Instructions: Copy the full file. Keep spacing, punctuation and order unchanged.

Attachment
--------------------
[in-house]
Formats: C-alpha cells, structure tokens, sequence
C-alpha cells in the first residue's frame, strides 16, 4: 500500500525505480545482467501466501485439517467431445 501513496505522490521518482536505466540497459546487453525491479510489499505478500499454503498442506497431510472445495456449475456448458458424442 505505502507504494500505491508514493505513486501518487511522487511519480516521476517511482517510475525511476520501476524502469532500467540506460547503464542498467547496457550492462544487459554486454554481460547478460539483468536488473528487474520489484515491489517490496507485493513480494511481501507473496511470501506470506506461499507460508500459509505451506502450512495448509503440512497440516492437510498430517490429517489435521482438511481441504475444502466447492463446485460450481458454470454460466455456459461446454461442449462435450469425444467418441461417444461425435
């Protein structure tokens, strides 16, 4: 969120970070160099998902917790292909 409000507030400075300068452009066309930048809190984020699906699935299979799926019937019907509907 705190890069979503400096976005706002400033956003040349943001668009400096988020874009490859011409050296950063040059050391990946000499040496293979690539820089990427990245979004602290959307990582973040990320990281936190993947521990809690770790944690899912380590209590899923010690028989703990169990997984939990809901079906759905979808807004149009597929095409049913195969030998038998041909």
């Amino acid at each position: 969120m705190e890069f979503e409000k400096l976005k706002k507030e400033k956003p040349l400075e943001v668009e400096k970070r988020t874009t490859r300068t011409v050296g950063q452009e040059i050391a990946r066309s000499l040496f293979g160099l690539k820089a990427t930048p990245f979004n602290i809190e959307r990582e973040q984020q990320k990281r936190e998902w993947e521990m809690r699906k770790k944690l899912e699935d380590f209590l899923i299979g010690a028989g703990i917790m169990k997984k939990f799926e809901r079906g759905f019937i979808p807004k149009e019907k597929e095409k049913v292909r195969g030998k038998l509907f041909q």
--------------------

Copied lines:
[in-house]
Formats: C-alpha cells, structure tokens, sequence
C-alpha cells in the first residue's frame, strides 16, 4: 500500500525505480545482467501466501485439517467431445 501513496505522490521518482536505466540497459546487453525491479510489499505478500499454503498442506497431510472445495456449475456448458458424442 505505502507504494500505491508514493505513486501518487511522487511519480516521476517511482517510475525511476520501476524502469532500467540506460547503464542498467547496457550492462544487459554486454554481460547478460539483468536488473528487474520489484515491489517490496507485493513480494511481501507473496511470501506470506506461499507460508500459509505451506502450512495448509503440512497440516492437510498430517490429517489435521482438511481441504475444502466447492463446485460450481458454470454460466455456459461446454461442449462435450469425444467418441461417444461425435
């Protein structure tokens, strides 16, 4: 969120970070160099998902917790292909 409000507030400075300068452009066309930048809190984020699906699935299979799926019937019907509907 705190890069979503400096976005706002400033956003040349943001668009400096988020874009490859011409050296950063040059050391990946000499040496293979690539820089990427990245979004602290959307990582973040990320990281936190993947521990809690770790944690899912380590209590899923010690028989703990169990997984939990809901079906759905979808807004149009597929095409049913195969030998038998041909």
């Amino acid at each position: 969120m705190e890069f979503e409000k400096l976005k706002k507030e400033k956003p040349l400075e943001v668009e400096k970070r988020t874009t490859r300068t011409v050296g950063q452009e040059i050391a990946r066309s000499l040496f293979g160099l690539k820089a990427t930048p990245f979004n602290i809190e959307r990582e973040q984020q990320k990281r936190e998902w993947e521990m809690r699906k770790k944690l899912e699935d380590f209590l899923i299979g010690a028989g703990i917790m169990k997984k939990f799926e809901r079906g759905f019937i979808p807004k149009e019907k597929e095409k049913v292909r195969g030998k038998l509907f041909q």